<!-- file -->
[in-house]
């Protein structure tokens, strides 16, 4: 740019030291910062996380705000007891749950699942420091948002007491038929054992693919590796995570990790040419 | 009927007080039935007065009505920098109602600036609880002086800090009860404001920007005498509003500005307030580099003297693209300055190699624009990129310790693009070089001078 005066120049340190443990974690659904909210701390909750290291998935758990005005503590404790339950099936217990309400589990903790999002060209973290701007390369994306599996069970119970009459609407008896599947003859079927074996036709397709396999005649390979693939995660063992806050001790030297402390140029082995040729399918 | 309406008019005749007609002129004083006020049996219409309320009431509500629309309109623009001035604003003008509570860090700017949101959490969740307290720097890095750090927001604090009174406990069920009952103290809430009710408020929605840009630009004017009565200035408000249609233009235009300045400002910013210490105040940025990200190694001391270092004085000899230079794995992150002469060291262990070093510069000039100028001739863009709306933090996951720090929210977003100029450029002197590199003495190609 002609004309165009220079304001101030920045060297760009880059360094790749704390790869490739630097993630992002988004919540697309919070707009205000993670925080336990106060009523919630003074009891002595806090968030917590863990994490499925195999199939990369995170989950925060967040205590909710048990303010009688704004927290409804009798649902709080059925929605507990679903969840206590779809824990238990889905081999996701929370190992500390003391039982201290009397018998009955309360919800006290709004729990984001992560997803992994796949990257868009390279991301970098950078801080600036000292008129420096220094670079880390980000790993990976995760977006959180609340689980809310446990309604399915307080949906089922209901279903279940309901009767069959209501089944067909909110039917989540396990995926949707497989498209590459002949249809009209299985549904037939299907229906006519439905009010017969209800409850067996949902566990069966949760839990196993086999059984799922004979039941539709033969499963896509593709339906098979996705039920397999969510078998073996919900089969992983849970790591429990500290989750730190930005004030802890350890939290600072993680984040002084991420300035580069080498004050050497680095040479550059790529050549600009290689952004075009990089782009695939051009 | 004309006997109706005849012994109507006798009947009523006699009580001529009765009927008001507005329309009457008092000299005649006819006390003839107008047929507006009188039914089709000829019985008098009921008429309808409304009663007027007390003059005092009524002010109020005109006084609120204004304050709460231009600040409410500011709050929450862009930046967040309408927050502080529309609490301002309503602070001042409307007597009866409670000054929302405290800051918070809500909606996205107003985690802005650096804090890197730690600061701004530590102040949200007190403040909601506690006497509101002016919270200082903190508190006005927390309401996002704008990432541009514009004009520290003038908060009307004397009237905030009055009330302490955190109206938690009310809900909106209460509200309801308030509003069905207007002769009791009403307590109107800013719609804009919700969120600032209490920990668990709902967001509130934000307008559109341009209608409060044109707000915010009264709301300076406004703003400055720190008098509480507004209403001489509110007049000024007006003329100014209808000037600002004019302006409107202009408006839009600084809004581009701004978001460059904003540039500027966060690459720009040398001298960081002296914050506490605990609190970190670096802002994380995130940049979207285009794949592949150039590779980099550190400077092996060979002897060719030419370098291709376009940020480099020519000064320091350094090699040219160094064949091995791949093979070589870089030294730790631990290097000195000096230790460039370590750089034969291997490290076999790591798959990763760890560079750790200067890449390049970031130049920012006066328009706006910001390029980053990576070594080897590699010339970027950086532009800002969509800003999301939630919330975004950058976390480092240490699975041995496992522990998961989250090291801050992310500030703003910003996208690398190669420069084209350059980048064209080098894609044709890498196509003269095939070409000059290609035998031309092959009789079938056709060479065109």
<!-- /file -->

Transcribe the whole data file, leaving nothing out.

[in-house]
């Protein structure tokens, strides 16, 4: 740019030291910062996380705000007891749950699942420091948002007491038929054992693919590796995570990790040419 | 009927007080039935007065009505920098109602600036609880002086800090009860404001920007005498509003500005307030580099003297693209300055190699624009990129310790693009070089001078 005066120049340190443990974690659904909210701390909750290291998935758990005005503590404790339950099936217990309400589990903790999002060209973290701007390369994306599996069970119970009459609407008896599947003859079927074996036709397709396999005649390979693939995660063992806050001790030297402390140029082995040729399918 | 309406008019005749007609002129004083006020049996219409309320009431509500629309309109623009001035604003003008509570860090700017949101959490969740307290720097890095750090927001604090009174406990069920009952103290809430009710408020929605840009630009004017009565200035408000249609233009235009300045400002910013210490105040940025990200190694001391270092004085000899230079794995992150002469060291262990070093510069000039100028001739863009709306933090996951720090929210977003100029450029002197590199003495190609 002609004309165009220079304001101030920045060297760009880059360094790749704390790869490739630097993630992002988004919540697309919070707009205000993670925080336990106060009523919630003074009891002595806090968030917590863990994490499925195999199939990369995170989950925060967040205590909710048990303010009688704004927290409804009798649902709080059925929605507990679903969840206590779809824990238990889905081999996701929370190992500390003391039982201290009397018998009955309360919800006290709004729990984001992560997803992994796949990257868009390279991301970098950078801080600036000292008129420096220094670079880390980000790993990976995760977006959180609340689980809310446990309604399915307080949906089922209901279903279940309901009767069959209501089944067909909110039917989540396990995926949707497989498209590459002949249809009209299985549904037939299907229906006519439905009010017969209800409850067996949902566990069966949760839990196993086999059984799922004979039941539709033969499963896509593709339906098979996705039920397999969510078998073996919900089969992983849970790591429990500290989750730190930005004030802890350890939290600072993680984040002084991420300035580069080498004050050497680095040479550059790529050549600009290689952004075009990089782009695939051009 | 004309006997109706005849012994109507006798009947009523006699009580001529009765009927008001507005329309009457008092000299005649006819006390003839107008047929507006009188039914089709000829019985008098009921008429309808409304009663007027007390003059005092009524002010109020005109006084609120204004304050709460231009600040409410500011709050929450862009930046967040309408927050502080529309609490301002309503602070001042409307007597009866409670000054929302405290800051918070809500909606996205107003985690802005650096804090890197730690600061701004530590102040949200007190403040909601506690006497509101002016919270200082903190508190006005927390309401996002704008990432541009514009004009520290003038908060009307004397009237905030009055009330302490955190109206938690009310809900909106209460509200309801308030509003069905207007002769009791009403307590109107800013719609804009919700969120600032209490920990668990709902967001509130934000307008559109341009209608409060044109707000915010009264709301300076406004703003400055720190008098509480507004209403001489509110007049000024007006003329100014209808000037600002004019302006409107202009408006839009600084809004581009701004978001460059904003540039500027966060690459720009040398001298960081002296914050506490605990609190970190670096802002994380995130940049979207285009794949592949150039590779980099550190400077092996060979002897060719030419370098291709376009940020480099020519000064320091350094090699040219160094064949091995791949093979070589870089030294730790631990290097000195000096230790460039370590750089034969291997490290076999790591798959990763760890560079750790200067890449390049970031130049920012006066328009706006910001390029980053990576070594080897590699010339970027950086532009800002969509800003999301939630919330975004950058976390480092240490699975041995496992522990998961989250090291801050992310500030703003910003996208690398190669420069084209350059980048064209080098894609044709890498196509003269095939070409000059290609035998031309092959009789079938056709060479065109």